A Comprehensive Understanding of Acute Bronchitis

BRONCHITISCOVER

Is your common cold taking more time than usual to clear and probably even getting worse? It might be more than a cold. It might be acute bronchitis. It is a lung disease exacerbated in cold seasons and more prevalent during the winter season.

Most acute bronchitis cases are viral, which likens to the common cold, albeit worse. Some acute bronchitis cases progress from a common cold or flu. Although acute bronchitis is more severe than a common cold, it is milder than pneumonia.

What is Bronchitis?

Bronchitis is a general name of two diseases, acute bronchitis and chronic bronchitis. The two conditions affect the bronchial tubes or lungs' airways. When bronchitis affects your bronchial tubes, it causes inflammation and hence produces some thick mucus.

Excess mucus production can constrict the bronchial tubes to cause coughing, wheezing, and breathing difficulties. These characteristics are some of the bronchial symptoms.

What is Acute Bronchitis?

Acute bronchitis is a viral or bacterial inflammatory disease that affects the bronchial tubes of the lungs. The bronchial tubes inflammation causes mucus buildup, which constricts the airways leading to breathing difficulties.

Acute bronchitis is a contagious lung disease. An infected person can transmit the germs through inhaling coughing or sneezing droplets. You can also get the germs through contact when you touch surfaces or hands that have droplets with viral or bacterial germs.

Acute bronchitis is among the top ten typical cases of patients seeking medical attention in most hospitals at a single time.

Acute Bronchitis vs. Chronic Bronchitis

Two types of bronchitis are acute bronchitis and chronic bronchitis. Although they have almost similar symptoms, they differ in various ways.

Chronic bronchitis is a long-lasting lung disease that is not curable. It is in the class of COPD (chronic obstructive pulmonary disease) that affects the bronchial tubes. Another COPD disease is emphysema, which affects the alveoli or the air sacs.

Acute means short-term. Therefore acute bronchitis develops quickly, but it is not long-lasting. Most of the symptoms except coughing can last shortly to about two weeks. Most often, coughing remains until about eight weeks when the bronchial tubes completely heal.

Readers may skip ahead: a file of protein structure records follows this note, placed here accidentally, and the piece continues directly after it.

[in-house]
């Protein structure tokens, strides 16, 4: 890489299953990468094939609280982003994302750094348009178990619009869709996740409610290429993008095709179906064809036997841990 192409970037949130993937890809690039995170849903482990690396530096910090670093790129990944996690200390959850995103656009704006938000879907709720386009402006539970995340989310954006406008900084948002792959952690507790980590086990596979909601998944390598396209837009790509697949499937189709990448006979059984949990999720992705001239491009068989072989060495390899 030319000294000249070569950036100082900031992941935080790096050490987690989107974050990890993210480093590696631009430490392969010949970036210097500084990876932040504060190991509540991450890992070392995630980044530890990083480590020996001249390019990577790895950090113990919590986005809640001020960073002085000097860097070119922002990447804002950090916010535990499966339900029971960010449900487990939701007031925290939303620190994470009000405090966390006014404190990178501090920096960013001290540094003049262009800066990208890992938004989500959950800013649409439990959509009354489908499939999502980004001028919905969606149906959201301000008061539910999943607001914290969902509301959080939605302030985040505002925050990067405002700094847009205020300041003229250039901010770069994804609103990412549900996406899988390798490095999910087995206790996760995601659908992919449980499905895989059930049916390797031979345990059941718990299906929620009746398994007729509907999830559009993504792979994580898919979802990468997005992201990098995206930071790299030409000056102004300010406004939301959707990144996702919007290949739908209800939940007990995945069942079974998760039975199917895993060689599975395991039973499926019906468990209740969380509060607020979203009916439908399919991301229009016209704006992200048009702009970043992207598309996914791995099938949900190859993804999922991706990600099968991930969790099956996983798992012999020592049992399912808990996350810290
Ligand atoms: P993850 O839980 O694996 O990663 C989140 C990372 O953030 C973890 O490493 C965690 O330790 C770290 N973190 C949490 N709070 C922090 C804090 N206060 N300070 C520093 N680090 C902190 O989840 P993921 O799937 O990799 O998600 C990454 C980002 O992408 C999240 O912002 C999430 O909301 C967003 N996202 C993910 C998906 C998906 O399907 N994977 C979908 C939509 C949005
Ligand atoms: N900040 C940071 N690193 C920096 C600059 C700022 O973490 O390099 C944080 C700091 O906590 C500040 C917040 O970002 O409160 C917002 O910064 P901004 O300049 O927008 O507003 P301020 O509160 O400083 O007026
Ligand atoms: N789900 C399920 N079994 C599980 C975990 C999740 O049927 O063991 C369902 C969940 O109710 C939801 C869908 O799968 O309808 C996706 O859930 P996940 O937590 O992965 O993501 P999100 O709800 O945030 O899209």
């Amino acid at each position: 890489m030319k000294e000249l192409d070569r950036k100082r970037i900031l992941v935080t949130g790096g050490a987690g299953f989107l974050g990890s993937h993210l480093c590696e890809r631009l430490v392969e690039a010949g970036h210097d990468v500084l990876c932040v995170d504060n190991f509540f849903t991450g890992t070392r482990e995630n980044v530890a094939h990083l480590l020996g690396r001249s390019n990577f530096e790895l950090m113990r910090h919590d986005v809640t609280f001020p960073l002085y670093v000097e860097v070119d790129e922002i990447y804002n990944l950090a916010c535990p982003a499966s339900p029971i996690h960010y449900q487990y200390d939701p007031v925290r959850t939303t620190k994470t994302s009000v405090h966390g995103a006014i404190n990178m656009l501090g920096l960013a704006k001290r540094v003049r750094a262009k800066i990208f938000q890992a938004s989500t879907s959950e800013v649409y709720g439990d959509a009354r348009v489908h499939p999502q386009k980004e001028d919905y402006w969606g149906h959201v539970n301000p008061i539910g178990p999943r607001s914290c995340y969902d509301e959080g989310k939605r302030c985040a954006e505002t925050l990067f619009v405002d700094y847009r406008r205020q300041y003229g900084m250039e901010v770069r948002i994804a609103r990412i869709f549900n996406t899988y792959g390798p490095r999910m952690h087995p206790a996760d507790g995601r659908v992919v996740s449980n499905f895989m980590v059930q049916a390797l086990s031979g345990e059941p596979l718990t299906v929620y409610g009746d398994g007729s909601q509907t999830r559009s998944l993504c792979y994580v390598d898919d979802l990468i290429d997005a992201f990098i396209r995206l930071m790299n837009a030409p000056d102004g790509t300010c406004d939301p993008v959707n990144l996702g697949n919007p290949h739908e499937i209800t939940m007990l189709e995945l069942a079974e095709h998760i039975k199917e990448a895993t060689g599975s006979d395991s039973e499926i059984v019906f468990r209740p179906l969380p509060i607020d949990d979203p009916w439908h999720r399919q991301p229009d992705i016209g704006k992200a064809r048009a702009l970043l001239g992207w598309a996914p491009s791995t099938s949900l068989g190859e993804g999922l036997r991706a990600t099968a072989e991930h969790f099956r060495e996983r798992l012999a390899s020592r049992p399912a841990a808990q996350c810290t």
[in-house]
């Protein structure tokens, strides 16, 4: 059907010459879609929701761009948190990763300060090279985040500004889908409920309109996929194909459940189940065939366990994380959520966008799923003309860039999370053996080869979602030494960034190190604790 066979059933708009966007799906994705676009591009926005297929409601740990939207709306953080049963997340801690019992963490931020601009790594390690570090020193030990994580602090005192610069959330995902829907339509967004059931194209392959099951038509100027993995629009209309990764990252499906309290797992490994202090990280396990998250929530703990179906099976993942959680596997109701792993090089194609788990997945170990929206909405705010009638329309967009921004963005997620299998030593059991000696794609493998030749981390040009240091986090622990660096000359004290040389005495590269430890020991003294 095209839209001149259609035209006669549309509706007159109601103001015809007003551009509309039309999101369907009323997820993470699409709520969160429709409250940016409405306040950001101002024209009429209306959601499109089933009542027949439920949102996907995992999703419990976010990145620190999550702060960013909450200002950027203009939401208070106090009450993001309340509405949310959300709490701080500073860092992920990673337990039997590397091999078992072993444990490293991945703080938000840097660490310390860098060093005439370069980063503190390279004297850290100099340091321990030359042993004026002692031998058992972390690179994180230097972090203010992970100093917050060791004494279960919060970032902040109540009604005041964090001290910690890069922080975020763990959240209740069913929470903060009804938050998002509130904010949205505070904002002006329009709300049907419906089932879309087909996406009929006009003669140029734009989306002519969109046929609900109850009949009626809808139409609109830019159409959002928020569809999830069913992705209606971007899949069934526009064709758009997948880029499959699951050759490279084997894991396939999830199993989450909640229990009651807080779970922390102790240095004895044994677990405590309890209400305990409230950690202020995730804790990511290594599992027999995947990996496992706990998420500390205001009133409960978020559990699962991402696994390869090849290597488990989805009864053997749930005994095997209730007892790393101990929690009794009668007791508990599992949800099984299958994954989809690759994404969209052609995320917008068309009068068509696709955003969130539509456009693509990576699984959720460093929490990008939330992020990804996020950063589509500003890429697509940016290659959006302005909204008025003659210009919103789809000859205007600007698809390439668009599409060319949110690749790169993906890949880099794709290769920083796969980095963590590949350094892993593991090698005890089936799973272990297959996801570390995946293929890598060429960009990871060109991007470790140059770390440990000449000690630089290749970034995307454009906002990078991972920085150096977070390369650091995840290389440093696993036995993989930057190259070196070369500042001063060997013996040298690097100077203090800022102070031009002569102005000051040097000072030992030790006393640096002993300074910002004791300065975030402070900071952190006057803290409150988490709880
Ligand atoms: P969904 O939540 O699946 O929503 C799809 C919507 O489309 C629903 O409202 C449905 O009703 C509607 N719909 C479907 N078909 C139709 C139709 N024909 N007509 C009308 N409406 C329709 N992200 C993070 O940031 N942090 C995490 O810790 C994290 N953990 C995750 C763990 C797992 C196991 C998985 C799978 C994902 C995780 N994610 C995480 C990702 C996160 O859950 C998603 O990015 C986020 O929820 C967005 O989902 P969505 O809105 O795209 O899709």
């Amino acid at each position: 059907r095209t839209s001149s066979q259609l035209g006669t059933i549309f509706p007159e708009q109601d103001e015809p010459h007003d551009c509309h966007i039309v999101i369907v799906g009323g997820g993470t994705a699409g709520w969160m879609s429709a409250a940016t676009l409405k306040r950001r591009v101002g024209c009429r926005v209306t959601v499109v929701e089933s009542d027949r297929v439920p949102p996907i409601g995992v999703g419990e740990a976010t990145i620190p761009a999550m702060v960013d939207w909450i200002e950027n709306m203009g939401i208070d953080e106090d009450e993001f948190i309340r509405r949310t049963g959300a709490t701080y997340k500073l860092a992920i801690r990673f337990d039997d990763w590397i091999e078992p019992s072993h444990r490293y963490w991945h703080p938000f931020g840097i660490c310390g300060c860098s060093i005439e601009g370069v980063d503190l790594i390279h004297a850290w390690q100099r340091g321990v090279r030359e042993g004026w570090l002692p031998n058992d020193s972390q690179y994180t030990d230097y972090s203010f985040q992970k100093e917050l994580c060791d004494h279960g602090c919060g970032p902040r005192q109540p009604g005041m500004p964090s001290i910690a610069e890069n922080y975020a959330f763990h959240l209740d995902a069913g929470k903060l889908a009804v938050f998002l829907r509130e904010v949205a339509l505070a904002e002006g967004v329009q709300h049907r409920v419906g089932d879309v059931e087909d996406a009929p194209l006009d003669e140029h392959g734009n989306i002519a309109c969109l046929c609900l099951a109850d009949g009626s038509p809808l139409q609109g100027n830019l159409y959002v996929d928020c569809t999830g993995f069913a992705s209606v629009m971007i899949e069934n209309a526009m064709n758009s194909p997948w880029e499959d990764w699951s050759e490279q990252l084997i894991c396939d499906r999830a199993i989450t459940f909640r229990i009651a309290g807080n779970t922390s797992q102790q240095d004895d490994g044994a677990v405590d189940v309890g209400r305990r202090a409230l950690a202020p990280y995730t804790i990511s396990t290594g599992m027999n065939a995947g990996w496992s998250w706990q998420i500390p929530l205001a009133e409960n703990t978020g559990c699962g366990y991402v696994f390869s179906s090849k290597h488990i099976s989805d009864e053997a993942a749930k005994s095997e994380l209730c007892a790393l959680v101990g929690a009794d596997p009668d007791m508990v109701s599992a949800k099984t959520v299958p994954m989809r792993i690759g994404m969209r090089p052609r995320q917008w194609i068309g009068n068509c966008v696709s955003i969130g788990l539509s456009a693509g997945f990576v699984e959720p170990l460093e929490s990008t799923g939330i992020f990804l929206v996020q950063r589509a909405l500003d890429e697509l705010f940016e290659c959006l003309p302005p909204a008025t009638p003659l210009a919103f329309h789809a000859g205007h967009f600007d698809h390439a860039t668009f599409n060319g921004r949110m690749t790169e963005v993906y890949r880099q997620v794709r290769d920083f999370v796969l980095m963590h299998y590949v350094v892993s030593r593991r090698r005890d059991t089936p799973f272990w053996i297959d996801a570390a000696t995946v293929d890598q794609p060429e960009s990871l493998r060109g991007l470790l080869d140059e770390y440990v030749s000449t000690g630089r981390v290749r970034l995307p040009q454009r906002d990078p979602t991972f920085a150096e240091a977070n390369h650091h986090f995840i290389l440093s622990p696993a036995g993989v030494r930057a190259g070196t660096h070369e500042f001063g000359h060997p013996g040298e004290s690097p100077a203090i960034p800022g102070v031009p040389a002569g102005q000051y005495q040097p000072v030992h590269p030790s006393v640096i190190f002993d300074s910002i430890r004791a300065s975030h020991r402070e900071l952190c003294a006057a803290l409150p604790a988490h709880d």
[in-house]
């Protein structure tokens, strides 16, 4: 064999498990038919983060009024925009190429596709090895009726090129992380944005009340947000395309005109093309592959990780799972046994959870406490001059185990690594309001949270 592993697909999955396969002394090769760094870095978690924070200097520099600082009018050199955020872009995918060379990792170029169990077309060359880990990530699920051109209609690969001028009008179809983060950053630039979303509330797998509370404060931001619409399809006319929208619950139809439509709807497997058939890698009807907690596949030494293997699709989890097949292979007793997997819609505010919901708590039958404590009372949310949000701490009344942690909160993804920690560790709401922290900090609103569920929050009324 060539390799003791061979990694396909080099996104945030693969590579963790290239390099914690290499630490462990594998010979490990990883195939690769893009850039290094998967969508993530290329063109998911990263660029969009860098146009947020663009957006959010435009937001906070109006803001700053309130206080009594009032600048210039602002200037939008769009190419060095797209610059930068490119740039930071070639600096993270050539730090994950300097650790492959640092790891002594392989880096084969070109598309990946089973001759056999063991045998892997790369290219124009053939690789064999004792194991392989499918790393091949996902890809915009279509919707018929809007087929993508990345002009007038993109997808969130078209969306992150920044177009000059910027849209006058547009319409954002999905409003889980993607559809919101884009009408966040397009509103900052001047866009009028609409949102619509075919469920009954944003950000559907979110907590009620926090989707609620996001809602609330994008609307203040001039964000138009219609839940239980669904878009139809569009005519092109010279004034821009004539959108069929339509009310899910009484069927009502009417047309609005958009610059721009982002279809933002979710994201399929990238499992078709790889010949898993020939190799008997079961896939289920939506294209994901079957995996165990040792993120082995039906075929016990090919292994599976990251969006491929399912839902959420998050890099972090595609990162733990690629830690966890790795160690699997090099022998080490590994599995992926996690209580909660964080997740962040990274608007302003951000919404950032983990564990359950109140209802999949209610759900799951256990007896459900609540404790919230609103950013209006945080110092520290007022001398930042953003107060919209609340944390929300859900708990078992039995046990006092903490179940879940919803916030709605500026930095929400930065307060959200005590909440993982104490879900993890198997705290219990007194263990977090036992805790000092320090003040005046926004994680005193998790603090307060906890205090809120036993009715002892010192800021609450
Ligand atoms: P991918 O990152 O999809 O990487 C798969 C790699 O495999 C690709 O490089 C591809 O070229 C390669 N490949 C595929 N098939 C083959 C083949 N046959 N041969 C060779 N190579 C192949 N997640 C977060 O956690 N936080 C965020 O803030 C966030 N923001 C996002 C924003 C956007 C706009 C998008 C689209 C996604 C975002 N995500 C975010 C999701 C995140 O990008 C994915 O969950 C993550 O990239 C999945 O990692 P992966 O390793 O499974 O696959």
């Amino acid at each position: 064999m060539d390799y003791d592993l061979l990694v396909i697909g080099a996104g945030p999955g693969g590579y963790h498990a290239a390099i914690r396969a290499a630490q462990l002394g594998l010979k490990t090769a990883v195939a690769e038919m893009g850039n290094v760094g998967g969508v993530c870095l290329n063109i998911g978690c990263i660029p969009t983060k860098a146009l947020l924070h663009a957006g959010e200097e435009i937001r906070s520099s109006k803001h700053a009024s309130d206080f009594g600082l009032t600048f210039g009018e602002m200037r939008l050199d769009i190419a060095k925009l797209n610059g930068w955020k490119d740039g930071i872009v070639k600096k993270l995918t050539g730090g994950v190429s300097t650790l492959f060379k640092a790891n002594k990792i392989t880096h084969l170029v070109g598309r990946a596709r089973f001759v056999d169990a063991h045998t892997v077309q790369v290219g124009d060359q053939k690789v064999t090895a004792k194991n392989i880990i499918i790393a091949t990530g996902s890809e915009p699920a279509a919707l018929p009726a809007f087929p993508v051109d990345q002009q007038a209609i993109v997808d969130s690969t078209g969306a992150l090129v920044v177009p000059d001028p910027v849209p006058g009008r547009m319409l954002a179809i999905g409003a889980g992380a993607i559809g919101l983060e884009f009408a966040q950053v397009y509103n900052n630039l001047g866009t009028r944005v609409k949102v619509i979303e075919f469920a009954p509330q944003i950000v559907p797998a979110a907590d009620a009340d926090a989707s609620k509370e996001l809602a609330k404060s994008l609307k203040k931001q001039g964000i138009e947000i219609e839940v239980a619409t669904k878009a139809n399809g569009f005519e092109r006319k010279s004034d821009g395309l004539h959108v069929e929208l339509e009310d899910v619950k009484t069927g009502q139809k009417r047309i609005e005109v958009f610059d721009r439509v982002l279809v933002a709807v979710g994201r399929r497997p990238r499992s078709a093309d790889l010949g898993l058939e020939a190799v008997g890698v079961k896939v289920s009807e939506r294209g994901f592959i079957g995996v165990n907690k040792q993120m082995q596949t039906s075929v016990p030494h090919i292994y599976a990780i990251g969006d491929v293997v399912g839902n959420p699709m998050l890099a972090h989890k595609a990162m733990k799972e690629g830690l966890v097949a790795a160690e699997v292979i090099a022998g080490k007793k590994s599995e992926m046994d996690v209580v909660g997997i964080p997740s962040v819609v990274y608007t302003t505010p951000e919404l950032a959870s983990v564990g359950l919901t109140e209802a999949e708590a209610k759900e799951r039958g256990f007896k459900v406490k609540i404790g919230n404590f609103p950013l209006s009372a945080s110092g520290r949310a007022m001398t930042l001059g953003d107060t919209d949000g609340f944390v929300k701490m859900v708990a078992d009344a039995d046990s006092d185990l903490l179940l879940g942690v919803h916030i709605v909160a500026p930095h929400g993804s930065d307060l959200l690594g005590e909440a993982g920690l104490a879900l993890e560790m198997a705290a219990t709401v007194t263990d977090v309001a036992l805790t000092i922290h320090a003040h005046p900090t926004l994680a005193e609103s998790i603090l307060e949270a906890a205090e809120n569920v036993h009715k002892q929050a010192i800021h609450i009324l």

On the other hand, chronic bronchitis is a long-term type that can last three months or beyond and can occur in subsequent episodes every year.

Acute Bronchitis vs. Bronchiolitis

What is the difference between acute bronchitis and bronchiolitis?

Bronchitis and bronchiolitis may sound the same, although they are two different respiratory diseases.

Acute bronchitis occurs due to an infection of the bronchial tubes or bronchi typically caused by flu or cold-causing viruses. It can also be an outcome of direct or passive cigarette smoking.

Bronchiolitis is usually a lung infection in infants and children, although adults can get it as well. It is a viral lung infection that affects the bronchioles or the smallest airways connecting to the alveoli or air sacs. The viral infection causes inflammation in the bronchioles, which often makes them constrict.

Bronchiolitis has almost similar symptoms to acute bronchitis. The effects of narrowed small airways are wheezing, coughing, and breathing difficulties.

Acute Bronchitis vs. Pneumonia

What is common between acute bronchitis and pneumonia? Both are lung infections caused by either viruses or bacteria. These two lung diseases may reveal almost the same symptoms even though the pneumonia symptoms may be more intense than acute bronchitis.

The most significant difference between acute bronchitis and pneumonia is the location of the infection caused by the two conditions in the lungs. While acute bronchitis affects the trachea and the bronchial tubes, pneumonia affects the air sacs or the alveoli.

Treatment of the two diseases also differs, which is why it is essential to visit a doctor to diagnose your condition for the right treatment as early as possible.

Pneumonia is life-threatening if left untreated, especially for vulnerable people such as those with other chronic diseases, low immunity, infants and babies, or aged above 50 years.

How Does Acute Bronchitis Happen?

Acute bronchitis typically occurs from one of the viruses that cause the common cold or flu. Some of the viruses that cause either common cold or flu are rhinovirus, adenovirus, respiratory syncytial, coronavirus, and influenza virus.

Either a common cold or flu can precede or progress into acute bronchitis.